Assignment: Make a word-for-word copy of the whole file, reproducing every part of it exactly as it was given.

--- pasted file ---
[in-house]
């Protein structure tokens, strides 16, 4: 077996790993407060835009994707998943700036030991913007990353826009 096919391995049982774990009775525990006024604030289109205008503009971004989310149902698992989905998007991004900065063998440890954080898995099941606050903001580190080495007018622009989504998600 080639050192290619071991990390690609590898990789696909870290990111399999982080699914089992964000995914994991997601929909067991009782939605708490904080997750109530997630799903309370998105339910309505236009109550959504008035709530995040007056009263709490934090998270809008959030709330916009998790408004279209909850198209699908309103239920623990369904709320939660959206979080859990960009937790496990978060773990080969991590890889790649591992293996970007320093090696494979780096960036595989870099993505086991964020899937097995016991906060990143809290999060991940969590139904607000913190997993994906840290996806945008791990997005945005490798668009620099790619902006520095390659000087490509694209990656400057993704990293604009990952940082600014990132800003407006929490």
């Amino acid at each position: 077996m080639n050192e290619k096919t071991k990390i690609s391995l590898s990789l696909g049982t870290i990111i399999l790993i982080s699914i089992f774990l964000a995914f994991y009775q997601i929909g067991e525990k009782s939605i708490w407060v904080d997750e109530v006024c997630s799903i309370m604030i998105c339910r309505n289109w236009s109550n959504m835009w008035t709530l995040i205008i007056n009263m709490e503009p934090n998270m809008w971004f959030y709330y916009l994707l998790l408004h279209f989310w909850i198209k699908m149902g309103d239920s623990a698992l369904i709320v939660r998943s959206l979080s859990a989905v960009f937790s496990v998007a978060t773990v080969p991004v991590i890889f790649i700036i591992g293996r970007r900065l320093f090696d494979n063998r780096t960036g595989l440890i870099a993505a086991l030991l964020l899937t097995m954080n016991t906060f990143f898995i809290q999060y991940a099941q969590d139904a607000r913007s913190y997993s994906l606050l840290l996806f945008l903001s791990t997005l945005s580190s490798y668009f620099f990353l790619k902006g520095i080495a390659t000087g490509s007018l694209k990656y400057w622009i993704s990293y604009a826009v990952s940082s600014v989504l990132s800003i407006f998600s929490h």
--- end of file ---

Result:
[in-house]
């Protein structure tokens, strides 16, 4: 077996790993407060835009994707998943700036030991913007990353826009 096919391995049982774990009775525990006024604030289109205008503009971004989310149902698992989905998007991004900065063998440890954080898995099941606050903001580190080495007018622009989504998600 080639050192290619071991990390690609590898990789696909870290990111399999982080699914089992964000995914994991997601929909067991009782939605708490904080997750109530997630799903309370998105339910309505236009109550959504008035709530995040007056009263709490934090998270809008959030709330916009998790408004279209909850198209699908309103239920623990369904709320939660959206979080859990960009937790496990978060773990080969991590890889790649591992293996970007320093090696494979780096960036595989870099993505086991964020899937097995016991906060990143809290999060991940969590139904607000913190997993994906840290996806945008791990997005945005490798668009620099790619902006520095390659000087490509694209990656400057993704990293604009990952940082600014990132800003407006929490």
């Amino acid at each position: 077996m080639n050192e290619k096919t071991k990390i690609s391995l590898s990789l696909g049982t870290i990111i399999l790993i982080s699914i089992f774990l964000a995914f994991y009775q997601i929909g067991e525990k009782s939605i708490w407060v904080d997750e109530v006024c997630s799903i309370m604030i998105c339910r309505n289109w236009s109550n959504m835009w008035t709530l995040i205008i007056n009263m709490e503009p934090n998270m809008w971004f959030y709330y916009l994707l998790l408004h279209f989310w909850i198209k699908m149902g309103d239920s623990a698992l369904i709320v939660r998943s959206l979080s859990a989905v960009f937790s496990v998007a978060t773990v080969p991004v991590i890889f790649i700036i591992g293996r970007r900065l320093f090696d494979n063998r780096t960036g595989l440890i870099a993505a086991l030991l964020l899937t097995m954080n016991t906060f990143f898995i809290q999060y991940a099941q969590d139904a607000r913007s913190y997993s994906l606050l840290l996806f945008l903001s791990t997005l945005s580190s490798y668009f620099f990353l790619k902006g520095i080495a390659t000087g490509s007018l694209k990656y400057w622009i993704s990293y604009a826009v990952s940082s600014v989504l990132s800003i407006f998600s929490h």